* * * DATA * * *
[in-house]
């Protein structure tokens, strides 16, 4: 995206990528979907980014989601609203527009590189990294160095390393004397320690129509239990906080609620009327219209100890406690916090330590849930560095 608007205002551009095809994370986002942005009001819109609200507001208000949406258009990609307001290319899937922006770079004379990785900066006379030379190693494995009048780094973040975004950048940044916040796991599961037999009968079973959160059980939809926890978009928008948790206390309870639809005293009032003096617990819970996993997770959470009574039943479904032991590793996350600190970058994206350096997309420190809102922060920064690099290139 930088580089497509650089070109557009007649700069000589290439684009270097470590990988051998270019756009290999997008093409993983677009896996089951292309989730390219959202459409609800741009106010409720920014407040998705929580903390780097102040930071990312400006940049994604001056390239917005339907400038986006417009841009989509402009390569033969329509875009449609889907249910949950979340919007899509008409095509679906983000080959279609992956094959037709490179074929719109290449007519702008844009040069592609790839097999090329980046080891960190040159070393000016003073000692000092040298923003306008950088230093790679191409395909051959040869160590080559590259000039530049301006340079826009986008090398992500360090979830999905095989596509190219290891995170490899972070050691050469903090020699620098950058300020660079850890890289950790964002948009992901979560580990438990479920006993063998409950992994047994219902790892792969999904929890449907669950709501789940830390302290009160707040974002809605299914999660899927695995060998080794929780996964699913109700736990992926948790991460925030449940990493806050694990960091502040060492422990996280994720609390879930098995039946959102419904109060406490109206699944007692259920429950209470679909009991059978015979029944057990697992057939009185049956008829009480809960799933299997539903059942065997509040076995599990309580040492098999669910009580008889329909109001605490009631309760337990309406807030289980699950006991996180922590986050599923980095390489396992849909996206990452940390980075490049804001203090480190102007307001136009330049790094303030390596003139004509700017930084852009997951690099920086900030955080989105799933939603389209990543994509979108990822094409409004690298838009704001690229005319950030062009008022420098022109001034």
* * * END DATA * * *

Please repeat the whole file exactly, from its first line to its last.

[in-house]
């Protein structure tokens, strides 16, 4: 995206990528979907980014989601609203527009590189990294160095390393004397320690129509239990906080609620009327219209100890406690916090330590849930560095 608007205002551009095809994370986002942005009001819109609200507001208000949406258009990609307001290319899937922006770079004379990785900066006379030379190693494995009048780094973040975004950048940044916040796991599961037999009968079973959160059980939809926890978009928008948790206390309870639809005293009032003096617990819970996993997770959470009574039943479904032991590793996350600190970058994206350096997309420190809102922060920064690099290139 930088580089497509650089070109557009007649700069000589290439684009270097470590990988051998270019756009290999997008093409993983677009896996089951292309989730390219959202459409609800741009106010409720920014407040998705929580903390780097102040930071990312400006940049994604001056390239917005339907400038986006417009841009989509402009390569033969329509875009449609889907249910949950979340919007899509008409095509679906983000080959279609992956094959037709490179074929719109290449007519702008844009040069592609790839097999090329980046080891960190040159070393000016003073000692000092040298923003306008950088230093790679191409395909051959040869160590080559590259000039530049301006340079826009986008090398992500360090979830999905095989596509190219290891995170490899972070050691050469903090020699620098950058300020660079850890890289950790964002948009992901979560580990438990479920006993063998409950992994047994219902790892792969999904929890449907669950709501789940830390302290009160707040974002809605299914999660899927695995060998080794929780996964699913109700736990992926948790991460925030449940990493806050694990960091502040060492422990996280994720609390879930098995039946959102419904109060406490109206699944007692259920429950209470679909009991059978015979029944057990697992057939009185049956008829009480809960799933299997539903059942065997509040076995599990309580040492098999669910009580008889329909109001605490009631309760337990309406807030289980699950006991996180922590986050599923980095390489396992849909996206990452940390980075490049804001203090480190102007307001136009330049790094303030390596003139004509700017930084852009997951690099920086900030955080989105799933939603389209990543994509979108990822094409409004690298838009704001690229005319950030062009008022420098022109001034």